SEOUL: Voters in Seoul went to the polls Wednesday (Apr 7) to pick a successor to the mayor of South Korea's capital, who took his own life following allegations of sexual abuse.
South Korea's ruling Democratic party picked a woman candidate to defend his seat, but several of its top figures have lined up to defend late mayor Park Won-soon.
Female MPs have also privately denigrated Park's accuser, in what campaigners say shows how low a priority the progressive party of President Moon Jae-in - who has called himself a feminist - puts on women's rights.
A similar by-election was also being held in the country's second city Busan, after its Democratic mayor was also accused of harassment and resigned.
Following Park's death in July, when he left a hand-written apology on his desk, Seoul's Democrat-controlled city administration held an official five-day mourning ceremony.
But in January, the National Human Rights Commission confirmed he had committed sexual misconduct, and his victim told reporters last month: "If the (next) mayor is elected from the party that hurt me, I fear that I will not be able to return" to normal life.
Party figures who have defended Park include Lim Jong-seok, Moon's former chief of staff.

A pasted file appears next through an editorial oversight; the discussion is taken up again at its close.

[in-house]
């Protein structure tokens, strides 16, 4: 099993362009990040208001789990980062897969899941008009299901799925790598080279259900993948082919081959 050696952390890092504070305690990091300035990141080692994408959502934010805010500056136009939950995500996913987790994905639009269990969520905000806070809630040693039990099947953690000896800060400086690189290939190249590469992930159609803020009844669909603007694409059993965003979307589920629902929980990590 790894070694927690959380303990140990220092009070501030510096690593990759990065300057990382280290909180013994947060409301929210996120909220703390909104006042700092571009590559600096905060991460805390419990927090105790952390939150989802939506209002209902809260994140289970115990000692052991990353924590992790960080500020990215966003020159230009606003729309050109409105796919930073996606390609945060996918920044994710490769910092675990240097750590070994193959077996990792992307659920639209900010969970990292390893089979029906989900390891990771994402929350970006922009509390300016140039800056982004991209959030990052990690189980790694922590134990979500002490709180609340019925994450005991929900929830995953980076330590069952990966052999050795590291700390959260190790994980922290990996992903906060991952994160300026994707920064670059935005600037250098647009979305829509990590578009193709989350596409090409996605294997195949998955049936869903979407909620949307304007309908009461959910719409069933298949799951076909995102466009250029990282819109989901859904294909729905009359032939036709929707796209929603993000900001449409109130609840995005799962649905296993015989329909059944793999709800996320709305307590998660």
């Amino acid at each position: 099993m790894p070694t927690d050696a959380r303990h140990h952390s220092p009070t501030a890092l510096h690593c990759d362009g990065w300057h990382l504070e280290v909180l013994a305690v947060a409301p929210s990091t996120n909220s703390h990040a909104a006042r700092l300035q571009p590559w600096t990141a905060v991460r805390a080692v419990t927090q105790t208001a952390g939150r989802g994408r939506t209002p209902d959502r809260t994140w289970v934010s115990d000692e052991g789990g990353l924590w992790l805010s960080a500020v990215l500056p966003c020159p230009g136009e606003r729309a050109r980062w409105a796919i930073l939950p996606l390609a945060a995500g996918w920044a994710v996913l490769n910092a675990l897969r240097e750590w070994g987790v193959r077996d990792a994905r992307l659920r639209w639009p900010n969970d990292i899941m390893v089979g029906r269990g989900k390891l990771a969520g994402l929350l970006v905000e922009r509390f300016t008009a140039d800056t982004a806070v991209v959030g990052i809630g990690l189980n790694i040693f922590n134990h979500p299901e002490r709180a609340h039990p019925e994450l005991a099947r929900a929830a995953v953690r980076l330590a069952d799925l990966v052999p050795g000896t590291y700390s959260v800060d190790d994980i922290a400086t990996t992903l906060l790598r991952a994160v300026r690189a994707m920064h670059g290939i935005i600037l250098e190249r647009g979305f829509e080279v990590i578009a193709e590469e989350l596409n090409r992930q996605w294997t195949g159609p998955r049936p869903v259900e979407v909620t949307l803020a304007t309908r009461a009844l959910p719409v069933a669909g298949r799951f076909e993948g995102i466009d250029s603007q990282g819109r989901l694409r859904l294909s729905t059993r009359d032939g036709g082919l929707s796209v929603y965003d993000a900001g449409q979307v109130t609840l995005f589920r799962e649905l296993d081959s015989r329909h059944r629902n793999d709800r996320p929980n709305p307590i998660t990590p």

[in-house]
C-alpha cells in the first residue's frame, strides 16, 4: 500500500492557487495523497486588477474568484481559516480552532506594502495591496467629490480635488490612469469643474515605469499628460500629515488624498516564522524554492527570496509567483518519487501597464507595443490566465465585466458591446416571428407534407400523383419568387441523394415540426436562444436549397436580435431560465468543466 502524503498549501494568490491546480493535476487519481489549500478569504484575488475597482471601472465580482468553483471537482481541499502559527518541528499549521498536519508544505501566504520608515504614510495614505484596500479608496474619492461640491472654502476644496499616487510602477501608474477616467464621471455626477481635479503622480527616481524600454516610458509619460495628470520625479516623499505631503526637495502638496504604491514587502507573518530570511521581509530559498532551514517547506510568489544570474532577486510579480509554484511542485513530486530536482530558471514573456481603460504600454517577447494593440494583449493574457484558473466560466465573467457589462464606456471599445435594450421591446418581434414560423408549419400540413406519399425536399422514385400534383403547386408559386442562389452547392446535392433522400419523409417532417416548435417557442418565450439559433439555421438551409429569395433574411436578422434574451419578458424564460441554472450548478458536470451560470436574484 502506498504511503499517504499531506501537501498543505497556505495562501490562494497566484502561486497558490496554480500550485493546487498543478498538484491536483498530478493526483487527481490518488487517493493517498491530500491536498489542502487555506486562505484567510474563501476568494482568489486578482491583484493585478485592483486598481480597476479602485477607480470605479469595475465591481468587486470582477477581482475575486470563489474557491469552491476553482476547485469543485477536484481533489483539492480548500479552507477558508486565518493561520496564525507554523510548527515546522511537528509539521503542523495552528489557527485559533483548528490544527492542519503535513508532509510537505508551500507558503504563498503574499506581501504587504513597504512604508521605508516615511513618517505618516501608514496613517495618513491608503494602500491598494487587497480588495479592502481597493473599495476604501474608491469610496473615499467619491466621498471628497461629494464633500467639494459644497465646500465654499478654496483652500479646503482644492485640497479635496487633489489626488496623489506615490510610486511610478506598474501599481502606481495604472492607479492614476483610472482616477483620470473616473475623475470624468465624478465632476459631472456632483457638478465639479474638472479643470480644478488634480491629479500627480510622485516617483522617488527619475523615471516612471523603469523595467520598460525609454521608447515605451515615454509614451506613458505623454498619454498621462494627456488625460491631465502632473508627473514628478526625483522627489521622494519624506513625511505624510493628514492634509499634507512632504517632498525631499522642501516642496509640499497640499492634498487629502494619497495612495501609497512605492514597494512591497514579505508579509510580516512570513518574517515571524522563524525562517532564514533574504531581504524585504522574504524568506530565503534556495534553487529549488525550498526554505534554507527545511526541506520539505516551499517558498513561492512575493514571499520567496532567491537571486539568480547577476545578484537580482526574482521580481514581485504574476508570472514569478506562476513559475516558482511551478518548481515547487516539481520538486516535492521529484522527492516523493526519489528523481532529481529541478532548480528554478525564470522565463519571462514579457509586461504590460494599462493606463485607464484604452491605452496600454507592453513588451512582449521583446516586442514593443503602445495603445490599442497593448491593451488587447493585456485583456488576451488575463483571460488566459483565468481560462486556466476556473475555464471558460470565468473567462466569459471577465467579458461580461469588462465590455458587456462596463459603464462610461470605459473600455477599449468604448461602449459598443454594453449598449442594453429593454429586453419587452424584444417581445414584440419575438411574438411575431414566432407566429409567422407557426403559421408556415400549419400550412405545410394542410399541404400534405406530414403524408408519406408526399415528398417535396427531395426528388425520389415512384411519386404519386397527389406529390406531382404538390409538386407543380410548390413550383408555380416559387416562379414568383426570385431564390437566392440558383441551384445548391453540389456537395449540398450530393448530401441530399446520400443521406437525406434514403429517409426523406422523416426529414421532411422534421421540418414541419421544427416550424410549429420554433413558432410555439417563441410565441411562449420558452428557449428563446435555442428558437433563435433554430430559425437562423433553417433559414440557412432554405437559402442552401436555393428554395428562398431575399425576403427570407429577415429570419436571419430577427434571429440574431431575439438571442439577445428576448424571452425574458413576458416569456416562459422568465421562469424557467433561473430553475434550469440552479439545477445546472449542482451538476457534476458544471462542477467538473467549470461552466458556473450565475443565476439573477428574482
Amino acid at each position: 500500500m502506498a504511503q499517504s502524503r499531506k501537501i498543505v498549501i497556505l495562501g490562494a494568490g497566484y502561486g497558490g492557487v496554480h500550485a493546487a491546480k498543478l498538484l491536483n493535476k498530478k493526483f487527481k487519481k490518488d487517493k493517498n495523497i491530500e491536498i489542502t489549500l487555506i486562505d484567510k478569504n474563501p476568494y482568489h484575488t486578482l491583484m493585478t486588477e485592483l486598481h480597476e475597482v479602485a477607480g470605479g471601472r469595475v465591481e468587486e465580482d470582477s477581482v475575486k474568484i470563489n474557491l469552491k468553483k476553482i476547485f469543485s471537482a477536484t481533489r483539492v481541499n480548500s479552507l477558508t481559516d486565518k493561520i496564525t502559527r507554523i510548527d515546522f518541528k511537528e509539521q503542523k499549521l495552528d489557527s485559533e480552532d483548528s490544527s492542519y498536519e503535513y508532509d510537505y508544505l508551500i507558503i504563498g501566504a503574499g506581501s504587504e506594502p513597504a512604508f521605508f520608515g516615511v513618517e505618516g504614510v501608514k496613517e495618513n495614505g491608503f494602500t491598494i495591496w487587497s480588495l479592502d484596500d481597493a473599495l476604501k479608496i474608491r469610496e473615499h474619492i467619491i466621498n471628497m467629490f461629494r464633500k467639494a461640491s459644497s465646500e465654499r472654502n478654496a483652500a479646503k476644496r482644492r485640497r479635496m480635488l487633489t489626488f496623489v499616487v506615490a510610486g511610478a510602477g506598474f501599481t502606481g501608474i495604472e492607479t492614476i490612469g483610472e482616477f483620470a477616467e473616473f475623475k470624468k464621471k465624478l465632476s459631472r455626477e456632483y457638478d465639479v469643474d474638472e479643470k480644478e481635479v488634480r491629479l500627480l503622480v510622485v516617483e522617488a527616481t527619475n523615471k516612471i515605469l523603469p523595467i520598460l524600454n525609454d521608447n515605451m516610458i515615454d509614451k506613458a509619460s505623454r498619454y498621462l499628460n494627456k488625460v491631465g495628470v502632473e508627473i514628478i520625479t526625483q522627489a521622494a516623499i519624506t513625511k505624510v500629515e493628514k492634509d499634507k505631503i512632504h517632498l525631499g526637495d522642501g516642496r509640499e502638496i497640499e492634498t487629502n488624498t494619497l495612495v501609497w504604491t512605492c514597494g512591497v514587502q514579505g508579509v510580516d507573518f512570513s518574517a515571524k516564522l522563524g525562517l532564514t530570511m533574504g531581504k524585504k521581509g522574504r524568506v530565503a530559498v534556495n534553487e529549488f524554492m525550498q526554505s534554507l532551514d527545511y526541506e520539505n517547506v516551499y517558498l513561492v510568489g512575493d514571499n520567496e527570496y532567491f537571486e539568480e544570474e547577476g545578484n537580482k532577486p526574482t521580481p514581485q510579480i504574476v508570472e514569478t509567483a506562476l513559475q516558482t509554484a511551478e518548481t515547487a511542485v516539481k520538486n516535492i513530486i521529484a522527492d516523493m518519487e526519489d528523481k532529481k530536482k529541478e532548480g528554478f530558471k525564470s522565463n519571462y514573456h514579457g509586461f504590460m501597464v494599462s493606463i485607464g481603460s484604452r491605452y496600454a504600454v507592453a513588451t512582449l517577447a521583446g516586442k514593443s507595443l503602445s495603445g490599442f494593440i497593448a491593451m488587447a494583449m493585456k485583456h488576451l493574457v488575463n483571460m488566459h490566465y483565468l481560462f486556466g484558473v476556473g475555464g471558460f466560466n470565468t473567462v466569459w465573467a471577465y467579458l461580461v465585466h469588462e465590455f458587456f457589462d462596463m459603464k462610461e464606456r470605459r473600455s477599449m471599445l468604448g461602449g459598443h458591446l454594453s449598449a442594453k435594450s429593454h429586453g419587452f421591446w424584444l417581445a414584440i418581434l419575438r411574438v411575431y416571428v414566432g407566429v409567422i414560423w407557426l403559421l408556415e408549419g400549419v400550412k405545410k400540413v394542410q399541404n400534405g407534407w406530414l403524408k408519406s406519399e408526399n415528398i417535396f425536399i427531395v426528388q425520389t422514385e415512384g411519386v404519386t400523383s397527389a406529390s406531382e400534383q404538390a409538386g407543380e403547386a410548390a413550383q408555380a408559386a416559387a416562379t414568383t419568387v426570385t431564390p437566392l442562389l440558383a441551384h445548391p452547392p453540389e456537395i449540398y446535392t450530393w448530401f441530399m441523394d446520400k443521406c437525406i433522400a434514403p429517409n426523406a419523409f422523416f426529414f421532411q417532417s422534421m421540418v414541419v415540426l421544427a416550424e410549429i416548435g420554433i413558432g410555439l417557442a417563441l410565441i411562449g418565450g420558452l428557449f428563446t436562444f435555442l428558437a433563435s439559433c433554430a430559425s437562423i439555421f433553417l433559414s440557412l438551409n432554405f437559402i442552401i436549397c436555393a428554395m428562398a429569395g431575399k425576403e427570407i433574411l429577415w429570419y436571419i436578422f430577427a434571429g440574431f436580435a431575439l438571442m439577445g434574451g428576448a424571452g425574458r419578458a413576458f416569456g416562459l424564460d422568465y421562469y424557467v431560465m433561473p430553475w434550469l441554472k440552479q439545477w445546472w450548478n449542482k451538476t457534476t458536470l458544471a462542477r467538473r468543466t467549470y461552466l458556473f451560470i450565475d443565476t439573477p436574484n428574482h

Kwon Soo-hyun, president of Korea Women's Political Solidarity, told AFP: "These people have absolutely no interest when it comes to gender issues and women's rights.
"This problem will not get fixed simply by having a woman candidate for the by-election."
With around a fifth of South Korea's population living in Seoul, the vote is seen as a significant barometer of public opinion ahead of a presidential election next year.
Democrat candidate Park Young-sun, 61, a former journalist and four-term parliamentarian who has pushed for a 50 percent female legislature, had a mountain to climb as the polls opened.
The latest surveys from last week showed her around 20 points behind Oh Se-hoon of the conservative opposition People Power Party.
The capital's soaring property prices have been a key issue in the election, with many young citizens despairing of ever being able to afford a home of their own, exacerbated by a corruption scandal at the state housing developer.
Analysts say voters have been disillusioned by the current administration, which came to power following peaceful candlelight protests that led to the impeachment of former president Park Geun-hye for graft.
Many of the party's senior figures also played key roles in South Korea's democracy movement under military rule.
The current administration carries a "special moral responsibility" because it was born out of "a critical juncture moment for South Korean democracy", Aram Hur, a political science professor at the University of Missouri told a forum organised by Stanford.